Australian Crab Spider – Thomisus spectabilis

white flower crab spider misumena vatia

The scientific name for the Australian crab spider is Thomisus spectabilis. It is named Crab Spider because it has white or yellow stout legs which are held like a crab. The full size of the Flower Spider is between four and ten millimeters. Australian Crab Spiders are often  white or yellow, some have green, brown or rosy tints on the abdomen. The females are small and their legs are less than 7 mm long. The males are even smaller, but their legs are longer. They normally have two large front eyes and have very well-developed eyesight. 

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Each Australian Crab Spider takes a flower as its hunting territory and waits on the petals, anchored by its hind legs and pedipalps extended. An insect visiting the flower for pollen or nectar is seized and bitten, then sucked dry. They are mostly common in Summer and are found Australia wide. They also live in the garden on native flowers, on grass heads and among seed pods and in rushes. They are common on native flowers such as Grevillea. Australian Crab spiders are diurnal in their habits which means they are active in the day time.

white flower crab spider misumena vatia


Australian Crab Spiders feed eat insects such as butterflies and nectar feeding insects. They even eat bees as you can see from the picture below. The Australian Crab Spider catches insects with its front legs which close together like a pair of tongs. It also jumps at the insect which lands on the flower, then eats it. 


When the female is ready to lay her eggs, she weaves a tiny silk dish, then she lays her eggs in the tiny dish. Then she makes a silk lid to fit the dish and that is her egg sac. The eggs are like tiny green jewels that stay in the egg sac up to two weeks. When the spiderlings hatch, they are left to fend for themselves.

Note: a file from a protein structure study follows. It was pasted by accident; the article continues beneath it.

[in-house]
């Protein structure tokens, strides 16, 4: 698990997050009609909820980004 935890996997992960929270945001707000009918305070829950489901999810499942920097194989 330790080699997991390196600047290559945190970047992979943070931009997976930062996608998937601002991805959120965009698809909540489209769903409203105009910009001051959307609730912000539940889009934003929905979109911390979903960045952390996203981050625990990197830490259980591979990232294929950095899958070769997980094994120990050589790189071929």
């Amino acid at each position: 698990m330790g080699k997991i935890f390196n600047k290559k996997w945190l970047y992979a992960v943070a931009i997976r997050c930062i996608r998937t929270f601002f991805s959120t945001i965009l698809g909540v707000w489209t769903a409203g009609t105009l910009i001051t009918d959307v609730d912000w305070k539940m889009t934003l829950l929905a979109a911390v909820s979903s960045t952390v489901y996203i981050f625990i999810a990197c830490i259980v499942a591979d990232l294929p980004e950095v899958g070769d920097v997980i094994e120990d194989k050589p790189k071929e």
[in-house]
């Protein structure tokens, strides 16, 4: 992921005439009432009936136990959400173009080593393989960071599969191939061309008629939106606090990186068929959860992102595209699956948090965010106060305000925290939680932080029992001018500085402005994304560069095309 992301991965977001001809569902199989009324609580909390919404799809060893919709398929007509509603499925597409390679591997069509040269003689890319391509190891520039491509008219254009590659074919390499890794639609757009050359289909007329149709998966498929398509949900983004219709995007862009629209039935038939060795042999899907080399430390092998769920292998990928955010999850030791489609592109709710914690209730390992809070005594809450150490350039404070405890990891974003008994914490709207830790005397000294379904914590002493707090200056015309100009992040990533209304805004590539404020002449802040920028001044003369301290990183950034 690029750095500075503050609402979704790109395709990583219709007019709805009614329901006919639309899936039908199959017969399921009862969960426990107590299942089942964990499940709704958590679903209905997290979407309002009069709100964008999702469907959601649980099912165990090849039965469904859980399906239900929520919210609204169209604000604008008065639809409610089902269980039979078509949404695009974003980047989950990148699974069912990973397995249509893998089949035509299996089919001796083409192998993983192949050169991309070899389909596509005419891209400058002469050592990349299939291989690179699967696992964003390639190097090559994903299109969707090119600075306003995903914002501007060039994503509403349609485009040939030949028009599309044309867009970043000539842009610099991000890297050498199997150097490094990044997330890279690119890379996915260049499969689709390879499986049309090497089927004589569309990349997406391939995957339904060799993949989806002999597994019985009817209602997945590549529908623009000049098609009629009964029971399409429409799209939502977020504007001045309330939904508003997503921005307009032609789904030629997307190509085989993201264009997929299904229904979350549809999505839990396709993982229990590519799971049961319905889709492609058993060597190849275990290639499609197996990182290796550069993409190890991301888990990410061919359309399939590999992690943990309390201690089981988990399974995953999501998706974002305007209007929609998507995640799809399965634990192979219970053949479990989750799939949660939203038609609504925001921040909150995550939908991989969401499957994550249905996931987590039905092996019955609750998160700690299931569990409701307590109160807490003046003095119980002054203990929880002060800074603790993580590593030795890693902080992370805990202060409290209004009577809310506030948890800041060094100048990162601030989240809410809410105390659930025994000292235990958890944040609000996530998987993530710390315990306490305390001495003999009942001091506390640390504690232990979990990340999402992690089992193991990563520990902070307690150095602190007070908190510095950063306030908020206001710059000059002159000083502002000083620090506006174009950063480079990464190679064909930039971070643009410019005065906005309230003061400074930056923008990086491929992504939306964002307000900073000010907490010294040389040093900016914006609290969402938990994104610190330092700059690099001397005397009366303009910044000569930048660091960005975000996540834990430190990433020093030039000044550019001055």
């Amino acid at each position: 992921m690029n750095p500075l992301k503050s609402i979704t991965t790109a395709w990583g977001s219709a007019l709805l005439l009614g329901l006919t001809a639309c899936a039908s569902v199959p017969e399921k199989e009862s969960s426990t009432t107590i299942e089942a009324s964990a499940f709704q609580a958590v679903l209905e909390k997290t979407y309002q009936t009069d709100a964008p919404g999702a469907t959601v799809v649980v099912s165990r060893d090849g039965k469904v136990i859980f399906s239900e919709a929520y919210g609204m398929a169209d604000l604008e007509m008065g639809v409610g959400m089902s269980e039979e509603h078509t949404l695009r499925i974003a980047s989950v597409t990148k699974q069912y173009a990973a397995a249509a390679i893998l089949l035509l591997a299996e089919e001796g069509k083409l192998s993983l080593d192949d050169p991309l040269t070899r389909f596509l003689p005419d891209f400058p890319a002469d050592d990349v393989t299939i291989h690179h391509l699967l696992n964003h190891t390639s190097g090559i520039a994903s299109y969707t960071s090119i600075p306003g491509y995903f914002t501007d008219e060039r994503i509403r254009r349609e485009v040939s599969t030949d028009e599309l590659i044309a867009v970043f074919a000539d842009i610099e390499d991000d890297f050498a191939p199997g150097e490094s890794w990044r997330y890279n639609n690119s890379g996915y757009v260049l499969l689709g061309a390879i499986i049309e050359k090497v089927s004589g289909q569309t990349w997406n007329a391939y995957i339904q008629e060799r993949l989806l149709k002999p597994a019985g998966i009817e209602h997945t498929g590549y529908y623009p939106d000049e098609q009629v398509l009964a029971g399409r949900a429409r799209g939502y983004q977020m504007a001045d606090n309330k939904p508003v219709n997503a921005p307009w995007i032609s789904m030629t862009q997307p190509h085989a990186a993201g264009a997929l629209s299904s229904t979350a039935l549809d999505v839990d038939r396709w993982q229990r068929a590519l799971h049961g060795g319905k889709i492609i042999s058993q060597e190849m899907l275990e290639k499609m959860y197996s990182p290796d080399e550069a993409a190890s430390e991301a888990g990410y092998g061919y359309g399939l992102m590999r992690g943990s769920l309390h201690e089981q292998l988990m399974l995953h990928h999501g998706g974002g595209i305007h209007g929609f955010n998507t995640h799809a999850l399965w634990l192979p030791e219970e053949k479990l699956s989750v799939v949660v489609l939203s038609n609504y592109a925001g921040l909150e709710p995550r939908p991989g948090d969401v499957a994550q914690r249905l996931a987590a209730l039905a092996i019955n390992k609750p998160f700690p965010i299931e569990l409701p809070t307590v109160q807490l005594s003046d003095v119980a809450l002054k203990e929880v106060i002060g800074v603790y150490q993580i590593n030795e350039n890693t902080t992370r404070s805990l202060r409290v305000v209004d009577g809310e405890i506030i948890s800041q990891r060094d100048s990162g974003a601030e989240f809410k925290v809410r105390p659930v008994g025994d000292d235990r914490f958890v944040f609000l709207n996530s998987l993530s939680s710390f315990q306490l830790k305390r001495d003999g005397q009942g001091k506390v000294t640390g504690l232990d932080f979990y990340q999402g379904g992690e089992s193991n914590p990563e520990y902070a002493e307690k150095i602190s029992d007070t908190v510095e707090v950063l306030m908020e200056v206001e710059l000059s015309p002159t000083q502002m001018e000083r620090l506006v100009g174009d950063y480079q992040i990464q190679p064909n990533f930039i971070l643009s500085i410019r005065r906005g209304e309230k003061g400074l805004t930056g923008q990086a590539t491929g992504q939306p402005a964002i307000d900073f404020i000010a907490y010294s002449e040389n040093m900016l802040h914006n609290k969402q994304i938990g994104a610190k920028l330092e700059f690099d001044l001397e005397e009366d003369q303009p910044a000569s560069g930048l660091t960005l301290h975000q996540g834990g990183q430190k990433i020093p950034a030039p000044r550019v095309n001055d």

white flower crab spider misumena


Australian Crab Spiders are quite quick to bite but only cause mild local pain to humans. 

A similar looking species of Crab Spider is the Goldenrod Spider. It is best known for its ability to change its colour from white to yellow in order to camouflage among flowers. The female is the one most often seen. She is either yellow or white, depending on where she is, with red streaks on her abdomen. The male is dark reddish-brown, with a whitish abdomen with dark red streaks. The male is smaller (about 1/8 inch) than the female (up to 3/8 inch). Goldenrod Spiders are found wherever there are yellow and white flowers, especially goldenrod and daisies. This is usually in a field or garden.

white flower crab spider

Click here for more photos of Crab Spiders.

Information and pictures were taken from children’s projects and where credited to that child does not claim to be original information. Where possible, permission to reproduce has been sought. Any infringement of copyright is purely unintentional.

Australian Crab Spider – Thomisus spectabilis

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